It’s chilly in the garden with a biting wind. This is November without doubt. On Saturday we had our Welcoming Winter festival. There was home-made soup and bread to keep the cold away. We had bulb planting, mostly by children (‘pointed end up’) but a few adults too. Some were planted around the garden but most were planted in pots. Theresa St. Prix, who plays with a Tottenham band, serenaded us on her steelpan.
I especially liked her rendition of Guantanamera. The tune is pretty old but around the time of the Cuban Revolution in 1959, lyrics with verses by the 19th century independence hero Jose Marti were added. I first heard it sung by Pete Seeger in the 60s and it’s been a favourite of mine since.
The Cereal Project book is out, £5, full of photos and illustrations, as well as text. It details last year’s project when we grew various cereals on our sleepers: wheat, barley, oats, rye, maize, rice and teff. We grew them in cardboard boxes which stood up for the 6 months of the project. Most of the cereals fared well, though the sweetcorn, which grew OK, gave us poor cobs, and the rice, which became a bushy clump, never set seed. The latter was no surprise as our climate, unless we have a lengthy heatwave, will not support rice. As well as the project, the book is interspersed with bits of these blogs to give a feel of that covid year in the Garden.
Half the leaves have fallen from the large sycamore, as well as many helicopters, though plenty are still hanging on in the high branches. The willow leaves are yellow-green and will soon be bare. The deciduous tree in our garden which keeps its leaves longest is the silver birch. Its leaves are still green, a tinge of yellow-brown, but they won’t beat mortality.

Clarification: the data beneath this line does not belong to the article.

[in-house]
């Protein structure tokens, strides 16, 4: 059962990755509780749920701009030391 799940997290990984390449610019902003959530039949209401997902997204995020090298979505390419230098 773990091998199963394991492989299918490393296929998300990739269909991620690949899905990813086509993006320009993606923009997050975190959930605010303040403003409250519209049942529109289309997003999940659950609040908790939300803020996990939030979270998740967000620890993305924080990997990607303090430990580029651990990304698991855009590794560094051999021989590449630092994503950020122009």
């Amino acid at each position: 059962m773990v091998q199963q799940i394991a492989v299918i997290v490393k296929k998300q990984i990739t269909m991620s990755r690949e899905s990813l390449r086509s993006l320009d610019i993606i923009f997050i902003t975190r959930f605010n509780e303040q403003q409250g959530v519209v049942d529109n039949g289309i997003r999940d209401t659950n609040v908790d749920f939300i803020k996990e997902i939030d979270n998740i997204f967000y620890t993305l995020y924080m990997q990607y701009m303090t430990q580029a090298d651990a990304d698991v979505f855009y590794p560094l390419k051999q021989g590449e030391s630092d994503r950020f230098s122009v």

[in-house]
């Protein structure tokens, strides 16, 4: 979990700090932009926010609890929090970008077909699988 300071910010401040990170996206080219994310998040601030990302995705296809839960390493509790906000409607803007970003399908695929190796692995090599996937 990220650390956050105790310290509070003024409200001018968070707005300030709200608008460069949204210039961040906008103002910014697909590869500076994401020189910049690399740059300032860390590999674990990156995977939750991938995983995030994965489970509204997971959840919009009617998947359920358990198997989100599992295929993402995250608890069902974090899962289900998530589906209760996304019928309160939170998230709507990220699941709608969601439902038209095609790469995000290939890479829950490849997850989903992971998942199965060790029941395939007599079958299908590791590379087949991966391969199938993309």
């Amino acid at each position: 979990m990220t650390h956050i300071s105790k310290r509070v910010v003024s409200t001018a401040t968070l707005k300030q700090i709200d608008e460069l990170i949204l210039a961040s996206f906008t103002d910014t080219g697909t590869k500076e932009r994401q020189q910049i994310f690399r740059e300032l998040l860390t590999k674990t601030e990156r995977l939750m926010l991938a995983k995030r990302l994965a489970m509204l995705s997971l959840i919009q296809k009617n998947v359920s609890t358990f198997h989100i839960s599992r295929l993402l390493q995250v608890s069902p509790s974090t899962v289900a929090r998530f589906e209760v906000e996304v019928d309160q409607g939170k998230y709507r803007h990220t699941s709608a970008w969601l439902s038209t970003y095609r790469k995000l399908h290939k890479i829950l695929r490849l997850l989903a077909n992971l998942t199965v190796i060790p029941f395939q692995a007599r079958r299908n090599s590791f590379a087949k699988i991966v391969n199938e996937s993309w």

You need to look hard for flowers. Our tub of pansies of course, and there’s marigolds here and there, along with borage, feverfew and sedum Autumn Joy. No roses have hung on. The high winds we have had give larger flowers a real battering.
The acanthus is prolifically leaved. A cavern of greenery. In warm weather, snails totally strip it, but they are now dormant, and so the acanthus grows unimpeded.
The wildflower bed has been stripped of plants. On the soil has been laid a carpet of artificial grass to keep down weeds until the spring. On the carpet are clusters of pots filled with bulbs, some of which were filled at Welcoming Winter.
I keep looking for fungi, but haven’t seen any at all this year. There are empty spider webs all over the garden, but the arachnids have gone, leaving behind their egg sacs which will hatch in the spring. Autumn is a time of closure with the possibilities of new growth in roots, buds and bulbs.